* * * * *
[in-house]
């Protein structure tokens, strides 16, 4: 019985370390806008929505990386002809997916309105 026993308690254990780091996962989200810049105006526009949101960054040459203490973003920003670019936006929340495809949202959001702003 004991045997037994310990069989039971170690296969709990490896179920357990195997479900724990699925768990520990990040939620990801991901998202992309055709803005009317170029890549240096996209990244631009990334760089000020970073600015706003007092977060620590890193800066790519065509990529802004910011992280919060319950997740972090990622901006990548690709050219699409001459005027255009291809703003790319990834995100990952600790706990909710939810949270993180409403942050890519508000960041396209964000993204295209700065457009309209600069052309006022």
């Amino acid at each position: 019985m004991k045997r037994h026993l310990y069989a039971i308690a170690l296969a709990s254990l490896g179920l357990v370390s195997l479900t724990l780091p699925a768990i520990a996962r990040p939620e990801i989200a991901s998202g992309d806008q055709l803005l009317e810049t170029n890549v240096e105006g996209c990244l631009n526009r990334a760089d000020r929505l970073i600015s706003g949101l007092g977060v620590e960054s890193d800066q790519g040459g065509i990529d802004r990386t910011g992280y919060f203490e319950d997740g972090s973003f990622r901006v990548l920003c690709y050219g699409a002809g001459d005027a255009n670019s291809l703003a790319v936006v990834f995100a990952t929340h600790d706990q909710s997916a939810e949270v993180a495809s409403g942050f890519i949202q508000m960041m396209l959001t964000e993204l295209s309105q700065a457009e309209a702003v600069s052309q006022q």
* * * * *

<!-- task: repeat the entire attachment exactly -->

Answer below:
[in-house]
């Protein structure tokens, strides 16, 4: 019985370390806008929505990386002809997916309105 026993308690254990780091996962989200810049105006526009949101960054040459203490973003920003670019936006929340495809949202959001702003 004991045997037994310990069989039971170690296969709990490896179920357990195997479900724990699925768990520990990040939620990801991901998202992309055709803005009317170029890549240096996209990244631009990334760089000020970073600015706003007092977060620590890193800066790519065509990529802004910011992280919060319950997740972090990622901006990548690709050219699409001459005027255009291809703003790319990834995100990952600790706990909710939810949270993180409403942050890519508000960041396209964000993204295209700065457009309209600069052309006022």
């Amino acid at each position: 019985m004991k045997r037994h026993l310990y069989a039971i308690a170690l296969a709990s254990l490896g179920l357990v370390s195997l479900t724990l780091p699925a768990i520990a996962r990040p939620e990801i989200a991901s998202g992309d806008q055709l803005l009317e810049t170029n890549v240096e105006g996209c990244l631009n526009r990334a760089d000020r929505l970073i600015s706003g949101l007092g977060v620590e960054s890193d800066q790519g040459g065509i990529d802004r990386t910011g992280y919060f203490e319950d997740g972090s973003f990622r901006v990548l920003c690709y050219g699409a002809g001459d005027a255009n670019s291809l703003a790319v936006v990834f995100a990952t929340h600790d706990q909710s997916a939810e949270v993180a495809s409403g942050f890519i949202q508000m960041m396209l959001t964000e993204l295209s309105q700065a457009e309209a702003v600069s052309q006022q």